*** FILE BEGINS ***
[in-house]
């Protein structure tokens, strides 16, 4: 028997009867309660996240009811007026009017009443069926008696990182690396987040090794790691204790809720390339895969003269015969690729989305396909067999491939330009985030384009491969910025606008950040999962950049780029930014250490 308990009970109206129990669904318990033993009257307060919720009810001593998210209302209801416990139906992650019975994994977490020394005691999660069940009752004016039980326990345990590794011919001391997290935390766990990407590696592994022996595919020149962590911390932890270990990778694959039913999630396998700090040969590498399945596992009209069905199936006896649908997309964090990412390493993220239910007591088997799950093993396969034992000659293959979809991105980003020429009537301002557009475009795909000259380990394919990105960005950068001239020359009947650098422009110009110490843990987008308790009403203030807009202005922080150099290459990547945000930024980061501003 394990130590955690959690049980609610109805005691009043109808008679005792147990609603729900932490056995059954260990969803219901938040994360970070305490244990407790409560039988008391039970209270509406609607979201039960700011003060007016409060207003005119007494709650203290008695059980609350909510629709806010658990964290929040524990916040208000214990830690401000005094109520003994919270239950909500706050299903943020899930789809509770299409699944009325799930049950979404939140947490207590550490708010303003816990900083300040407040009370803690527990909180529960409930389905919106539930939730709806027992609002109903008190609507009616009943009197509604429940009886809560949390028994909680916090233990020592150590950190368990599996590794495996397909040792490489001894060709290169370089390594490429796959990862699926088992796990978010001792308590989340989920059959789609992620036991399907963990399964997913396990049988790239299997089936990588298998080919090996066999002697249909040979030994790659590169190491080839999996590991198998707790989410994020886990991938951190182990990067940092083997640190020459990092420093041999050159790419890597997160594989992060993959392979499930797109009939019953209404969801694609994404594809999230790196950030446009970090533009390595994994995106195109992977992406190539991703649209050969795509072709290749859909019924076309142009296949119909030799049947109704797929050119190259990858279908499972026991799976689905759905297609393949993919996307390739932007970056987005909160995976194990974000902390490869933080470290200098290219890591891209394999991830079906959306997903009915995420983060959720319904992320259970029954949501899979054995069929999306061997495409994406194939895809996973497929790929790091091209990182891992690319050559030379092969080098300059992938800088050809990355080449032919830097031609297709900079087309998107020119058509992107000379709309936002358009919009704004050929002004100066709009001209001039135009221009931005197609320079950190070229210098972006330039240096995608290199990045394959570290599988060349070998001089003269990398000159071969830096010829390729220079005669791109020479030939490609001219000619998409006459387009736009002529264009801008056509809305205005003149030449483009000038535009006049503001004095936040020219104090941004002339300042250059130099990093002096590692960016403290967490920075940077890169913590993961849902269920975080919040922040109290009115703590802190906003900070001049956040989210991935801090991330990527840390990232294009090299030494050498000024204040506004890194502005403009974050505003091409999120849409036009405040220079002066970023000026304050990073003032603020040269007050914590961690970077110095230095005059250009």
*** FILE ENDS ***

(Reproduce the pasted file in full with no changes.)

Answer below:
[in-house]
């Protein structure tokens, strides 16, 4: 028997009867309660996240009811007026009017009443069926008696990182690396987040090794790691204790809720390339895969003269015969690729989305396909067999491939330009985030384009491969910025606008950040999962950049780029930014250490 308990009970109206129990669904318990033993009257307060919720009810001593998210209302209801416990139906992650019975994994977490020394005691999660069940009752004016039980326990345990590794011919001391997290935390766990990407590696592994022996595919020149962590911390932890270990990778694959039913999630396998700090040969590498399945596992009209069905199936006896649908997309964090990412390493993220239910007591088997799950093993396969034992000659293959979809991105980003020429009537301002557009475009795909000259380990394919990105960005950068001239020359009947650098422009110009110490843990987008308790009403203030807009202005922080150099290459990547945000930024980061501003 394990130590955690959690049980609610109805005691009043109808008679005792147990609603729900932490056995059954260990969803219901938040994360970070305490244990407790409560039988008391039970209270509406609607979201039960700011003060007016409060207003005119007494709650203290008695059980609350909510629709806010658990964290929040524990916040208000214990830690401000005094109520003994919270239950909500706050299903943020899930789809509770299409699944009325799930049950979404939140947490207590550490708010303003816990900083300040407040009370803690527990909180529960409930389905919106539930939730709806027992609002109903008190609507009616009943009197509604429940009886809560949390028994909680916090233990020592150590950190368990599996590794495996397909040792490489001894060709290169370089390594490429796959990862699926088992796990978010001792308590989340989920059959789609992620036991399907963990399964997913396990049988790239299997089936990588298998080919090996066999002697249909040979030994790659590169190491080839999996590991198998707790989410994020886990991938951190182990990067940092083997640190020459990092420093041999050159790419890597997160594989992060993959392979499930797109009939019953209404969801694609994404594809999230790196950030446009970090533009390595994994995106195109992977992406190539991703649209050969795509072709290749859909019924076309142009296949119909030799049947109704797929050119190259990858279908499972026991799976689905759905297609393949993919996307390739932007970056987005909160995976194990974000902390490869933080470290200098290219890591891209394999991830079906959306997903009915995420983060959720319904992320259970029954949501899979054995069929999306061997495409994406194939895809996973497929790929790091091209990182891992690319050559030379092969080098300059992938800088050809990355080449032919830097031609297709900079087309998107020119058509992107000379709309936002358009919009704004050929002004100066709009001209001039135009221009931005197609320079950190070229210098972006330039240096995608290199990045394959570290599988060349070998001089003269990398000159071969830096010829390729220079005669791109020479030939490609001219000619998409006459387009736009002529264009801008056509809305205005003149030449483009000038535009006049503001004095936040020219104090941004002339300042250059130099990093002096590692960016403290967490920075940077890169913590993961849902269920975080919040922040109290009115703590802190906003900070001049956040989210991935801090991330990527840390990232294009090299030494050498000024204040506004890194502005403009974050505003091409999120849409036009405040220079002066970023000026304050990073003032603020040269007050914590961690970077110095230095005059250009």